Had this question this morning about my sudden anger. She explained that I would have been angry anyway about this issue but to be very careful how i deal it now, as i am in the middle of an episode. I may be more angry than usual as i am sensitive and dont have the social graces to deal properly with the issue right now. So in summary it all overlaps and heightens our rrspone. But i think a migraine is something different!

Mary Wednesday Wed, Sep 13th 2017 @ 12:52pm

Neither is pleasant! :)

Lucas Wed, Sep 13th 2017 @ 1:15pm

There migraine aura I get most often is anger/irritability. Every little thing bothers me, and I have nearly destroyed my phone on several occasions. This is before the pain starts, too. If I can't find a reason that I'm angered by little frustrations, then a migraine is probably on its way.

Orangeblossom Wed, Sep 13th 2017 @ 7:18am

Hi Mary, thanks for the thought-provoking blog from which I learnt a great deal. I also enjoyed reading it. Hope that you have a good week ahead. Hugs

Rupert Wed, Sep 13th 2017 @ 8:19am

That story sounds an interesting one Mary. I was only thinking on the way in to work how monotonous everything is and how badly I am coping with it at the moment. And yet there is no desire to change! I need to start addressing this. Rupert

Mary Wednesday Wed, Sep 13th 2017 @ 12:55pm

I wish i could remember who wrote it. It might be Ray Bradbury or Cifford Simak (although it is not gentle and earm like his stories). Almost certainly one from the clasdic time of SF. I might put it to the hive mind of a certain Facebook group to which I belong. I'll let you know. And - just change a little at a Time, Rupert!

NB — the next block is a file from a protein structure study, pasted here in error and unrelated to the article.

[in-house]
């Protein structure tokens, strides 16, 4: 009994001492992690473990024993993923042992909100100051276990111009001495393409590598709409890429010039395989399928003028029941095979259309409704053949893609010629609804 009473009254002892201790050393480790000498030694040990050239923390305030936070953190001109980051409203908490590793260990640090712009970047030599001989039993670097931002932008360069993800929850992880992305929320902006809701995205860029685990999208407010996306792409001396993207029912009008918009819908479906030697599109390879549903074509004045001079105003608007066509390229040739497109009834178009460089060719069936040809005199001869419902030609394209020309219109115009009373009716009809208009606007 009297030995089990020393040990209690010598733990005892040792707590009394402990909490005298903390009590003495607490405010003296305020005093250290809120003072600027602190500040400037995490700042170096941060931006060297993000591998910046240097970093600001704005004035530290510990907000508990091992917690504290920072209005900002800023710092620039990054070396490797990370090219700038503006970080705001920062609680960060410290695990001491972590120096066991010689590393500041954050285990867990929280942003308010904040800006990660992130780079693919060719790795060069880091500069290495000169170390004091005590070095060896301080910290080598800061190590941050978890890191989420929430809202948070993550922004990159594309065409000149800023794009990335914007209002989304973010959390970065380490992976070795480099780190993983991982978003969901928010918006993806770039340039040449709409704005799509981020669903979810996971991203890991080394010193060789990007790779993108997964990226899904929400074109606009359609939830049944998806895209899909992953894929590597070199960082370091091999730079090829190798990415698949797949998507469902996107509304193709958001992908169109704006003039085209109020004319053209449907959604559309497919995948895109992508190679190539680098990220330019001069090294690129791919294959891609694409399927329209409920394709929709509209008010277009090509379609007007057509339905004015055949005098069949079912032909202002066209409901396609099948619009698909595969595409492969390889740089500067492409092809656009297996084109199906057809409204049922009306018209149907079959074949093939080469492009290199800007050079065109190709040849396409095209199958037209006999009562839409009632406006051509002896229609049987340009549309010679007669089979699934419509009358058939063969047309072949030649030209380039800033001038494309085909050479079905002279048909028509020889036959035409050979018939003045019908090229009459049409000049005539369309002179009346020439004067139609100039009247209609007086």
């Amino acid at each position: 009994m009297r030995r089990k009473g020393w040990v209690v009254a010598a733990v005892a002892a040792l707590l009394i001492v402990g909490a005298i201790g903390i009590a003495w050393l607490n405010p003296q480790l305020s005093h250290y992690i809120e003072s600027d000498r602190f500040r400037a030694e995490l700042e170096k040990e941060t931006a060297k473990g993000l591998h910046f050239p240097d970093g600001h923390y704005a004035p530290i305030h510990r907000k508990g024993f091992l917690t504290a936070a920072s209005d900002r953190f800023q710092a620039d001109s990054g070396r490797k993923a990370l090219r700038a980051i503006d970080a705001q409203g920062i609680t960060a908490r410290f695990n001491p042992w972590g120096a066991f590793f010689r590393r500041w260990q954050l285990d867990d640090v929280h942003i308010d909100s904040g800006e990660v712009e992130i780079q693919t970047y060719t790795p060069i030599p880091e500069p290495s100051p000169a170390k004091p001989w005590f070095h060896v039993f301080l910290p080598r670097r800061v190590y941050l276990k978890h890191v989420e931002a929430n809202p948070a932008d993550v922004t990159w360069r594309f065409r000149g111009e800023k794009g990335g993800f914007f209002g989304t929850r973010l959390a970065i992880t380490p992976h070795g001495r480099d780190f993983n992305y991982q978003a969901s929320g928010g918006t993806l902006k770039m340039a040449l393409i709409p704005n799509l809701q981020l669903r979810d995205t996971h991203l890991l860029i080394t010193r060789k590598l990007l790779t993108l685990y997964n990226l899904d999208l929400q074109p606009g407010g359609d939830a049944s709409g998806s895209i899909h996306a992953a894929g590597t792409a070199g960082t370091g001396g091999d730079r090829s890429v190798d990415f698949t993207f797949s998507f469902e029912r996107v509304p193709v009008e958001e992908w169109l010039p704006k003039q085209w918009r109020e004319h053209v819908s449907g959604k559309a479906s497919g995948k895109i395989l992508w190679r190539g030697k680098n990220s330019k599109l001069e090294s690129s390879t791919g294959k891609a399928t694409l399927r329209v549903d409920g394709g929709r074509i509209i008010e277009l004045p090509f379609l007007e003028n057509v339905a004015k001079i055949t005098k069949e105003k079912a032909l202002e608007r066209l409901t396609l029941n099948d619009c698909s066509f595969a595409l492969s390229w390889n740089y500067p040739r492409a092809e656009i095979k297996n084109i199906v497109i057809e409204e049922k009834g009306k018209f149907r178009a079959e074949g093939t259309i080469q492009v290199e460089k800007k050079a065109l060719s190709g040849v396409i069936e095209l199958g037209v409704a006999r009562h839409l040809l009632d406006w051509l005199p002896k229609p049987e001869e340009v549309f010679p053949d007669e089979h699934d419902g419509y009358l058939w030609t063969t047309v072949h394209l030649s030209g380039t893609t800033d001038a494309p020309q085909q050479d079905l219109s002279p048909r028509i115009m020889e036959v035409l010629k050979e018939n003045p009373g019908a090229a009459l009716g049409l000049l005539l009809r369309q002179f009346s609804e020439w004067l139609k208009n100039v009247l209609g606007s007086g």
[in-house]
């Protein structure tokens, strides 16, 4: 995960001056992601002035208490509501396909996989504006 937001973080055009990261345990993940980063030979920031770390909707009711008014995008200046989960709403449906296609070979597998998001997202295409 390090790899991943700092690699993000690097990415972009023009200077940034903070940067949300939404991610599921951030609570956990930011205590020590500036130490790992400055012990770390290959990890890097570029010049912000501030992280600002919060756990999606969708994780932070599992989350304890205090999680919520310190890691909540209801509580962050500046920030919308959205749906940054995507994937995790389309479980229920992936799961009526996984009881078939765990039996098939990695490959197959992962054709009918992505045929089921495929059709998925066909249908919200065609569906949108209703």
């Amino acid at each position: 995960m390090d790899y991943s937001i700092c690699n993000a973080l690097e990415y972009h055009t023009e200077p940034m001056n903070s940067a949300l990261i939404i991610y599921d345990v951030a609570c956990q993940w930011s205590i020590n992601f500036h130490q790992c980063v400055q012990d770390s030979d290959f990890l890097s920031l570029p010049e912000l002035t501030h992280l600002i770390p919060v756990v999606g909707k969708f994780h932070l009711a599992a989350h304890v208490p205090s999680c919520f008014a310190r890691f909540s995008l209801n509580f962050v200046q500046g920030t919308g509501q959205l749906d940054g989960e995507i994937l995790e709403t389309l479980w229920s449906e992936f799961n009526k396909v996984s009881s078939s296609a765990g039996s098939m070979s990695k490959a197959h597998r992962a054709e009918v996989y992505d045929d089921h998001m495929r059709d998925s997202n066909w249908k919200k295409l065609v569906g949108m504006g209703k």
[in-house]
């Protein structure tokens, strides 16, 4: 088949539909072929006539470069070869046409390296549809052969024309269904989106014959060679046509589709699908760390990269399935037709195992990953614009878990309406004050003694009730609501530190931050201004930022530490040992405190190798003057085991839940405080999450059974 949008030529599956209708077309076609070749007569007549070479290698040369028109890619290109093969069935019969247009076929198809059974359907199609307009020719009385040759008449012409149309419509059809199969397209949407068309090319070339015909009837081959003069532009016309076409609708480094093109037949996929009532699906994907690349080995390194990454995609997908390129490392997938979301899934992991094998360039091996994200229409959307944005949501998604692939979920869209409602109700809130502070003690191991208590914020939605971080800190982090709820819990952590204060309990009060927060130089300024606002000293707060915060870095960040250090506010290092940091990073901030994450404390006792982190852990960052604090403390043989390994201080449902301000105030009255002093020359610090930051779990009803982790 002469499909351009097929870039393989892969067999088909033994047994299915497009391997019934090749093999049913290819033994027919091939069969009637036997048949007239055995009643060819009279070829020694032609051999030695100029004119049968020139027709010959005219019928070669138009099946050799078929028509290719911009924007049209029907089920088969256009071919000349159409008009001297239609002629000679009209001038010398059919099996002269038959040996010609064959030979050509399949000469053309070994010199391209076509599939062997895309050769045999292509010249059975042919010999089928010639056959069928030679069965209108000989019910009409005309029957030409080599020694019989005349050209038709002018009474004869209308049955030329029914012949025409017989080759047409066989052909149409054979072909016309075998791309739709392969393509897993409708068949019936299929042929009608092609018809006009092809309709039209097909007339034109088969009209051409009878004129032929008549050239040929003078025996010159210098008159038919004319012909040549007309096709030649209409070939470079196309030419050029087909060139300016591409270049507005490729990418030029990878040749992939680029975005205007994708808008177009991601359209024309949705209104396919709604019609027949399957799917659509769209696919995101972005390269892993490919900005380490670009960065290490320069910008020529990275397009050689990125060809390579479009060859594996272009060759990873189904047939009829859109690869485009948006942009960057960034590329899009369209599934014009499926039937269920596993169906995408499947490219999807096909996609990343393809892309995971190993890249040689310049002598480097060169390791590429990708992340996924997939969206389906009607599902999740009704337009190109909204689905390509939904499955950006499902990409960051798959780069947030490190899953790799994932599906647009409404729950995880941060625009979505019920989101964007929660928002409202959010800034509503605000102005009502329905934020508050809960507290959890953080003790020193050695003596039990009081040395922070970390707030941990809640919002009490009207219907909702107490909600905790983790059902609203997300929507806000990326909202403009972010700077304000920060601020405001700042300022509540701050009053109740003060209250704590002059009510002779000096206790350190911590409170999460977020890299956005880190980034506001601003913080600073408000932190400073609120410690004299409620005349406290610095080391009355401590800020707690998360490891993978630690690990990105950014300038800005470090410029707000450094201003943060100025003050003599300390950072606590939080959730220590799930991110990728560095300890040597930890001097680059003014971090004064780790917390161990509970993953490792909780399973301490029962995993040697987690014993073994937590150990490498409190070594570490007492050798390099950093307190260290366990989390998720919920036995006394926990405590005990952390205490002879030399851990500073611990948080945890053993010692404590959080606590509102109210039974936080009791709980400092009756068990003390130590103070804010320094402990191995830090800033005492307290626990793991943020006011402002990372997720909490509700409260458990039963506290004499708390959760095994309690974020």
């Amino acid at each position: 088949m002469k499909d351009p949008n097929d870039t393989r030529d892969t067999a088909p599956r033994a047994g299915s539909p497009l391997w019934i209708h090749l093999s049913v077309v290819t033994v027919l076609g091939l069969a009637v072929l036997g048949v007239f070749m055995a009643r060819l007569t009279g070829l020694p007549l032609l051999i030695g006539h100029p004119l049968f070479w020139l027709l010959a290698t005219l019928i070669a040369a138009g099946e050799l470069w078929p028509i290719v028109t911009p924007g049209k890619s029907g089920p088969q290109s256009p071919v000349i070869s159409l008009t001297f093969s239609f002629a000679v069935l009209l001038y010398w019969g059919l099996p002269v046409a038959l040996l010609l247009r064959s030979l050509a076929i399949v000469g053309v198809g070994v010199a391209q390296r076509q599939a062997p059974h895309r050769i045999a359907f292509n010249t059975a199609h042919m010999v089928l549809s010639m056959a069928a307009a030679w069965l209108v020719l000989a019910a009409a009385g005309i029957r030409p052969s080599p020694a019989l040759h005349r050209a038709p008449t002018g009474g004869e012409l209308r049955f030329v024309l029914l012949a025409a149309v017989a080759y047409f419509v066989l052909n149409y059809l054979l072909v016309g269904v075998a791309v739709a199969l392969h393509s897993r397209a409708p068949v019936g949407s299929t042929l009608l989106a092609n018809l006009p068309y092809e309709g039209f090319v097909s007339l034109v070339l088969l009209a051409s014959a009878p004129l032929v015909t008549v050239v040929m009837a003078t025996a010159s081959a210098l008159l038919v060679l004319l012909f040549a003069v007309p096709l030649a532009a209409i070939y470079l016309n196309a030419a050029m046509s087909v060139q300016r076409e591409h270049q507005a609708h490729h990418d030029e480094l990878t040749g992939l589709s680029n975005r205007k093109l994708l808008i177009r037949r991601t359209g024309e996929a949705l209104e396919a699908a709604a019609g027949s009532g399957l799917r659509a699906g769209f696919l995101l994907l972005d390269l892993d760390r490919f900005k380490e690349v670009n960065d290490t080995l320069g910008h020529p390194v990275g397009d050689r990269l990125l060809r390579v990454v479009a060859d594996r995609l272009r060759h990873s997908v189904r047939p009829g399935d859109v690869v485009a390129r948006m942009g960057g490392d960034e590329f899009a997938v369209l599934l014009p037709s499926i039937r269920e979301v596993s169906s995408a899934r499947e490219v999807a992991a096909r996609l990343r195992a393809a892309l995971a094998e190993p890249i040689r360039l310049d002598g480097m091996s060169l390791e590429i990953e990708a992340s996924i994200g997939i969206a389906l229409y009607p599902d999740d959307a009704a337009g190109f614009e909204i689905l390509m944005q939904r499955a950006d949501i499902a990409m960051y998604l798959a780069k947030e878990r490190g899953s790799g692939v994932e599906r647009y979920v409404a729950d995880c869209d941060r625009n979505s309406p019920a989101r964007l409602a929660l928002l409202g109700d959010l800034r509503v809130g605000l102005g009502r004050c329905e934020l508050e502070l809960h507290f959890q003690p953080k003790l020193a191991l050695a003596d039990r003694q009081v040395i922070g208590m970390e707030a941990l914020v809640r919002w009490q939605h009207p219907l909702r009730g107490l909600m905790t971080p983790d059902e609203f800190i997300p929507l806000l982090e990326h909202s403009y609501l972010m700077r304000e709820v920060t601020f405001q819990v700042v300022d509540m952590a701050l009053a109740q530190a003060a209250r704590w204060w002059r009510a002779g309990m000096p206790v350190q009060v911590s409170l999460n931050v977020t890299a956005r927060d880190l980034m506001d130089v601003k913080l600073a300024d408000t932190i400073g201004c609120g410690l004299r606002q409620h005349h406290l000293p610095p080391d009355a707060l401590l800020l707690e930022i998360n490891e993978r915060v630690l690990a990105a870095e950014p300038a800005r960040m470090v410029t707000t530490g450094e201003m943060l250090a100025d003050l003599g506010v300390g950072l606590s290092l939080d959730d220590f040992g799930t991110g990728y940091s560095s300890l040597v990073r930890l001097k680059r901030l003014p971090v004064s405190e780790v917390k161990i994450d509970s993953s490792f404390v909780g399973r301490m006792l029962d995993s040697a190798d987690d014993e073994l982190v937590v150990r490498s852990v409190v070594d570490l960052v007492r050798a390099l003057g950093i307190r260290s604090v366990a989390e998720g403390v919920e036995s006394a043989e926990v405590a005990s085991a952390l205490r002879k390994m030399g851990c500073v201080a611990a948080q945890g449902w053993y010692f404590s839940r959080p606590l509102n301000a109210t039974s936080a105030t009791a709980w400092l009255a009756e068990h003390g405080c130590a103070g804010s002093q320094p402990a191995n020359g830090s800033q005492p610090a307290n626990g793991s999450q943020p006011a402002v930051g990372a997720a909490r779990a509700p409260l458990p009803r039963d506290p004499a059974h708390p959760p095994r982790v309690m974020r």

Eva Wed, Sep 13th 2017 @ 8:22am

Hi Mary, this is really important but sometimes difficult to unravel, after a year of bereavement (a year and a few months for the other two previous bereavements...) I went to see a counsellor, one of the things she suggested initially was to see an acupuncturist, who also practices Chinese medicine, as she felt that I was also extremely physically depleted. And so began the big unravel, whilst this was going on I was also diagnosed with a chronic disease, this should resolve with menopause, ha ha! Unravelling it all helped me so much, I was able to focus on different aspects, work on the grief, address the disease, and attend to the massive fatigue that I now had. And I've made so much progress, I think I would have become possibly chronically fatigued if I hadn't managed to address the physiology.

I'm sorry that you have a reoccurrence of the migraine, but happy that you aren't dipping into a low again, perspective is a wonderful thing.

Mary Wednesday Wed, Sep 13th 2017 @ 12:56pm

It is indeed Eva. So pleased for your progress. Go well

Valerie Wed, Sep 13th 2017 @ 8:53am

This is a very important message Mary.All sorts of physiological factors can produce symptoms of mental illness.A nurse friend told me that serious urinary infections can bring on temporary dementia-type behaviour in older people,as can constipation following surgery.

I started having classic migraine at age 8.By my 50's I thought they had gone,but they take on a different form when you are older.In my case,a rush of energy followed by exhaustion and tearful depression.Feeling giddy,irritable and a bit paranoid.There is a tight feeling in the head,more like sinusitis than classic migraine.An awful sense of impending doom.

Anyone with delicate mental health needs to take basic good care of diet,hydration,rest and exercise,check vitamin and mineral intake is adequate.